Down the Spectral Rabbit Hole

lehman-travail-pi-recordingsI love sfSound Radio. It’s a continual shuffle-play of experimental and improvised music, from fully scripted modern classical to spontaneous noise. And during work, it’s a great way to shake the cobwebs and bring some avant-garde street cred to my desk.

Like any good radio, it’s also a way to discover new sounds. And so it was that I recently heard a sparse strings piece that I liked, which pulled me into the world of spectral music and made me reconsider Steve Lehman’s recent octet albums.

grisey-espacesThe piece was the introductory movement of Gerard Grisey’s Les Espaces Acoustiques — solo viola, it turns out. That led me to give the complete album-length composition a listen. As with minimalism, Grisey’s music is a rethinking of what the orchestra can do. Les Esapces is a roiling sea of sound, not so much divided into discrete events (like waves on a beach) as presenting continuous shades of emotion. Abstractness aside, it does feel like a narrative, one full of unsettling emotions.

I’m not sure what to make of the Epilogue, where a pair of horns lash out on composed unison phrases, almost playfully. Behind them, the orchestra maintains a sparkling sheen hinting at heavy thoughts and universal mysteries. But as the piece ends, the sheen drops — we’re left with the horns and a drum. The contrast feels like it’s meant to be a silly touch at the end of this epic piece, but that seems out of character. It can’t be that simple.

Only after doing all this listening did I look up Grisey and learn that he’s the composer tied to the idea of spectral music — compositions that use the lingering harmonics of notes to create the “spectral” sheen that sounded so special to me. (Grisey did not coin the term “spectral” and apparently didn’t like it.)

I’d heard of spectral music before. It made jazz headlines thanks to the Steve Lehman Octet.

But when Travail, Transformation, and Flow (Pi Recordings, 2009) was released, I gave it only a cursory listen, to see what this “spectral” stuff was about. And I didn’t immediately get it. I think I was expecting some overtly complex or ugly musical language, something brutally obvious as with microtonal music. The albums were good, but I didn’t feel “spectralized.”

The problem is that I paid too much attention to Lehman’s angular saxophone soloing. It’s fantastic, but he does that all over his other albums. What I should have noticed was the sheen, that uncomfortable rustling built out of subtle, off-kilter harmonies. After sitting with Grisey for so long, it was so obvious.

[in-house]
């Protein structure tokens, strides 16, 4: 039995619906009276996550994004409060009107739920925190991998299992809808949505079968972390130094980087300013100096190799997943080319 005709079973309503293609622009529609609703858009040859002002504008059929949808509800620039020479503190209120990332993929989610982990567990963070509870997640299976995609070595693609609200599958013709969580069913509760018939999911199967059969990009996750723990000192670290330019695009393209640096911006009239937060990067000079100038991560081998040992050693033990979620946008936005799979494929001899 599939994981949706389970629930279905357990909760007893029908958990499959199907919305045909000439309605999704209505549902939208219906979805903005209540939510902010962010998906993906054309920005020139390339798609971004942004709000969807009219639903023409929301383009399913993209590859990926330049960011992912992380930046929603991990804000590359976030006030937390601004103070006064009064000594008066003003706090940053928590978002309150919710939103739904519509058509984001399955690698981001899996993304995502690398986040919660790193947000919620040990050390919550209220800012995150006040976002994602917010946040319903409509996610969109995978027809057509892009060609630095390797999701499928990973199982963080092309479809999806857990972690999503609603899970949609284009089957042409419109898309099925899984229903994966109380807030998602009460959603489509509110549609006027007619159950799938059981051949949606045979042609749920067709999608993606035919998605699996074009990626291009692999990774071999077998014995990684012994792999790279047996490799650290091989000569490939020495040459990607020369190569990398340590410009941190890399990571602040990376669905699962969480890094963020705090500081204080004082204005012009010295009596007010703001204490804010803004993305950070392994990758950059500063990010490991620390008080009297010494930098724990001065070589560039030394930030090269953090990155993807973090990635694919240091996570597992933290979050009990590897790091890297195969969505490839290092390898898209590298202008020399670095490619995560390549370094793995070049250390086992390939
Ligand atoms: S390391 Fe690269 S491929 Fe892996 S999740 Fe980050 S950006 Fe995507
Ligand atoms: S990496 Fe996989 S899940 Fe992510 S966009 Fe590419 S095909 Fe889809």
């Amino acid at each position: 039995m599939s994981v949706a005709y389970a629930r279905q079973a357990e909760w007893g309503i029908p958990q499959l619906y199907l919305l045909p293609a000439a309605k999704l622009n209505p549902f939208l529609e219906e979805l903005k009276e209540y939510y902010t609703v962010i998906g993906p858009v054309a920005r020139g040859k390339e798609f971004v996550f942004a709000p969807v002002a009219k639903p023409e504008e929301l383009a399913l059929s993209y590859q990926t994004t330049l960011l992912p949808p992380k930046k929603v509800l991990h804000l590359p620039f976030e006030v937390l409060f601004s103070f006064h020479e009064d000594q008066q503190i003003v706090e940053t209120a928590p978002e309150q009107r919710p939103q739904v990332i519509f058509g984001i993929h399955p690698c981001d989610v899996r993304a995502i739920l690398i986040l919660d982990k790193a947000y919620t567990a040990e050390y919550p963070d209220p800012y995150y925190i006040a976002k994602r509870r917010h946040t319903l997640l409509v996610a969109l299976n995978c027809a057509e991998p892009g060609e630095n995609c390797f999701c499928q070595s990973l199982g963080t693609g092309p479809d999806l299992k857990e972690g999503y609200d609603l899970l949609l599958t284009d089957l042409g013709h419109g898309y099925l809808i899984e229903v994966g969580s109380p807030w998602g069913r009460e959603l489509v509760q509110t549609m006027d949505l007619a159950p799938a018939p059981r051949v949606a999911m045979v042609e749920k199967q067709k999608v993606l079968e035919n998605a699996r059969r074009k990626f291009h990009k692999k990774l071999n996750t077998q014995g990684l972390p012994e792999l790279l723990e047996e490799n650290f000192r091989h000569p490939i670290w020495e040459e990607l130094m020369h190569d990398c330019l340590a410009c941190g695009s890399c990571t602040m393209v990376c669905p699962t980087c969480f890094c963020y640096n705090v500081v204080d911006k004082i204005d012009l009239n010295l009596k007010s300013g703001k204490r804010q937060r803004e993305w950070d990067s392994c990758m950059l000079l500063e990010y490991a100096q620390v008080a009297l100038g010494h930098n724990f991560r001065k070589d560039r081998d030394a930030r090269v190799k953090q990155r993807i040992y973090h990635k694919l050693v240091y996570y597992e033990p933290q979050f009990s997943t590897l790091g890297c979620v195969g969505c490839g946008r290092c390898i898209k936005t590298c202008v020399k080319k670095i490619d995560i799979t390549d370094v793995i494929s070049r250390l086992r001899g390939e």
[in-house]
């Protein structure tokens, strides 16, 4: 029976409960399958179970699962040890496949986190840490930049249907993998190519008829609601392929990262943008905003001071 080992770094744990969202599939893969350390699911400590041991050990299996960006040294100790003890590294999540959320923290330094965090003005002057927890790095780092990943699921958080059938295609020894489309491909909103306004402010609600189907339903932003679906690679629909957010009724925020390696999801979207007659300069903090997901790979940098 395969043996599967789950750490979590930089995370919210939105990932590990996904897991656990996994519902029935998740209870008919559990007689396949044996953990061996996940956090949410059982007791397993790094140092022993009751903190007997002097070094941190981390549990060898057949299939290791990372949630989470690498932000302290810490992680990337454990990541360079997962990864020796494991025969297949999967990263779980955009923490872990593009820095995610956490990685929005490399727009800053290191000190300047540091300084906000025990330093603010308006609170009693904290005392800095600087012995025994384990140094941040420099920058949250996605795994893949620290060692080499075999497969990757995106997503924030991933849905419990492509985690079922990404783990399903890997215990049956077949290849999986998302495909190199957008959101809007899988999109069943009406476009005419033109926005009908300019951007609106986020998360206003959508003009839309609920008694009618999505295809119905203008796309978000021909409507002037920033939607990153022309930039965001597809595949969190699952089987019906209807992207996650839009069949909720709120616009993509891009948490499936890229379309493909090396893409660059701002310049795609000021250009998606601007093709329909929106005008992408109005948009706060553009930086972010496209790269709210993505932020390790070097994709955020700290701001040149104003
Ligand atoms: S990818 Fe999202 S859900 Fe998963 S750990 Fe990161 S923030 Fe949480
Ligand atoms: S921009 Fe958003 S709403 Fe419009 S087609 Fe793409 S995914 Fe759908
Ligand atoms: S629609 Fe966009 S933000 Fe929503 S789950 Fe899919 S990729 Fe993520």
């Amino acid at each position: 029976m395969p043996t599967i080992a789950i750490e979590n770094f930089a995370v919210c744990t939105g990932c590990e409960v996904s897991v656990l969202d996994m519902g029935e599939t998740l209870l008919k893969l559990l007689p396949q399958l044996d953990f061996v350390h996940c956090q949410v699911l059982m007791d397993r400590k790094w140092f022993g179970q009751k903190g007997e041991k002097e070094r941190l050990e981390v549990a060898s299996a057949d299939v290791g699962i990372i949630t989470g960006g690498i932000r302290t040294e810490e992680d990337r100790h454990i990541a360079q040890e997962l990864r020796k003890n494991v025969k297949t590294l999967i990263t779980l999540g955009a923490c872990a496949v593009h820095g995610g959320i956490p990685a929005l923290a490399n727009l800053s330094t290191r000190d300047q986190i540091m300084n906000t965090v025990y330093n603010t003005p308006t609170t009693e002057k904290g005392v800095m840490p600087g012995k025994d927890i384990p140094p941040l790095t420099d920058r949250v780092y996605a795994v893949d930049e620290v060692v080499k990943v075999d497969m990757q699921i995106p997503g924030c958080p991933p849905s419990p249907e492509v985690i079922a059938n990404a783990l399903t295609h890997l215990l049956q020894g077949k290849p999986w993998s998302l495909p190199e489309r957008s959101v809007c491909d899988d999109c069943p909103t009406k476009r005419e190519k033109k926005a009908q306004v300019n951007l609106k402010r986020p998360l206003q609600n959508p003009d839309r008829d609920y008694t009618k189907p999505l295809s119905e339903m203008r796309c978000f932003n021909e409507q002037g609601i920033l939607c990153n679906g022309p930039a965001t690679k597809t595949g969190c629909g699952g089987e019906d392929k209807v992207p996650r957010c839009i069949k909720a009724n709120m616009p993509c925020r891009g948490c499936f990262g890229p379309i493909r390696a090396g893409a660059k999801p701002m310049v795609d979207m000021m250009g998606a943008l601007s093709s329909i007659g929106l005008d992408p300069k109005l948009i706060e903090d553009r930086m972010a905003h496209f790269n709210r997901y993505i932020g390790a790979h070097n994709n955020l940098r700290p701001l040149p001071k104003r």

In contrast to Grisey’s overhang of impending doom, Lehman’s spectral sheen is bright, like sunlight bouncing off glass. Chris Dingman‘s vibraphone is the foundation, and it’s necessarily complemented by the horns to create a dissonant and lingering effect. You hear it right out of the gate on Travail, with “Echoes,” combining a ringing vibraphone chord with a combination of horns sounding a bright but slightly “off” harmonies.


On a track like “Segregated and Sequential” (from Mise en Abîme, Pi Recordings, 2014), the sheen is more implied, spoken in horn fragments while the vibraphone — a custom microtonal version, still played by Dingman — chimes away at a different tempo. “Autumn Interlude,” also from Mise, is based on a snappy theme and rhythm but intentionally drags itself down — both in tempo and mood — through the use of what sound like microtones on the trombone.

Tristan Murail is another composer strongly tied to spectral composition, and it turns out I’ve already enjoyed his piece “Winter Fragments” in my collection. Before, it just sounded nice; now it sounds all “spectral” to me. It’s interesting how much we can influence our own musical experiences. It makes a difference when you know what you’re listening for.

Trio HLK

Trio HLKStandard Time (Ubuntu, 2018)

triohlk-standardYou can see why Steve Lehman and Evelyn Glennie want to hang out with these guys. Trio HLK is full of glitches in the matrix, playing smoothly rapid clockwork music that’s full of hiccups. With all the start-stop unpredictability, it’s fitting that one song is titled “Stabvest.”